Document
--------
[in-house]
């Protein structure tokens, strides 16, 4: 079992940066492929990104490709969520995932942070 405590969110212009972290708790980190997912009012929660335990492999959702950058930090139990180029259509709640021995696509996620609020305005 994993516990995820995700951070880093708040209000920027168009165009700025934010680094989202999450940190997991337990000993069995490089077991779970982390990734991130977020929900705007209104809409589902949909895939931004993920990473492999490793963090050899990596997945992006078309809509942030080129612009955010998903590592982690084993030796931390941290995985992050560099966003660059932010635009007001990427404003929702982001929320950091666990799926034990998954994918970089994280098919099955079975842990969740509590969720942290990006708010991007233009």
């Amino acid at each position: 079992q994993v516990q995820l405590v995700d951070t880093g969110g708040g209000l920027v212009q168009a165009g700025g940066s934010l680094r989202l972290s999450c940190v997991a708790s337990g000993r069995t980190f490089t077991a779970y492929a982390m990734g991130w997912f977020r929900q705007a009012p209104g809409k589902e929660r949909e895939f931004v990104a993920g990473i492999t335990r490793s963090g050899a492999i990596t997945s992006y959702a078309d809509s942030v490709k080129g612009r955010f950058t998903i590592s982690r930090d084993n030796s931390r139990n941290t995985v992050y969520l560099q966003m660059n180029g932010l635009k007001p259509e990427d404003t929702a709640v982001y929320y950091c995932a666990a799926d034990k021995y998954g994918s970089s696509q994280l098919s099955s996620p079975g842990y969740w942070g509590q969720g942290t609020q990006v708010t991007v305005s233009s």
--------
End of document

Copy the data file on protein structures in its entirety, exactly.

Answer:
[in-house]
């Protein structure tokens, strides 16, 4: 079992940066492929990104490709969520995932942070 405590969110212009972290708790980190997912009012929660335990492999959702950058930090139990180029259509709640021995696509996620609020305005 994993516990995820995700951070880093708040209000920027168009165009700025934010680094989202999450940190997991337990000993069995490089077991779970982390990734991130977020929900705007209104809409589902949909895939931004993920990473492999490793963090050899990596997945992006078309809509942030080129612009955010998903590592982690084993030796931390941290995985992050560099966003660059932010635009007001990427404003929702982001929320950091666990799926034990998954994918970089994280098919099955079975842990969740509590969720942290990006708010991007233009």
């Amino acid at each position: 079992q994993v516990q995820l405590v995700d951070t880093g969110g708040g209000l920027v212009q168009a165009g700025g940066s934010l680094r989202l972290s999450c940190v997991a708790s337990g000993r069995t980190f490089t077991a779970y492929a982390m990734g991130w997912f977020r929900q705007a009012p209104g809409k589902e929660r949909e895939f931004v990104a993920g990473i492999t335990r490793s963090g050899a492999i990596t997945s992006y959702a078309d809509s942030v490709k080129g612009r955010f950058t998903i590592s982690r930090d084993n030796s931390r139990n941290t995985v992050y969520l560099q966003m660059n180029g932010l635009k007001p259509e990427d404003t929702a709640v982001y929320y950091c995932a666990a799926d034990k021995y998954g994918s970089s696509q994280l098919s099955s996620p079975g842990y969740w942070g509590q969720g942290t609020q990006v708010t991007v305005s233009s």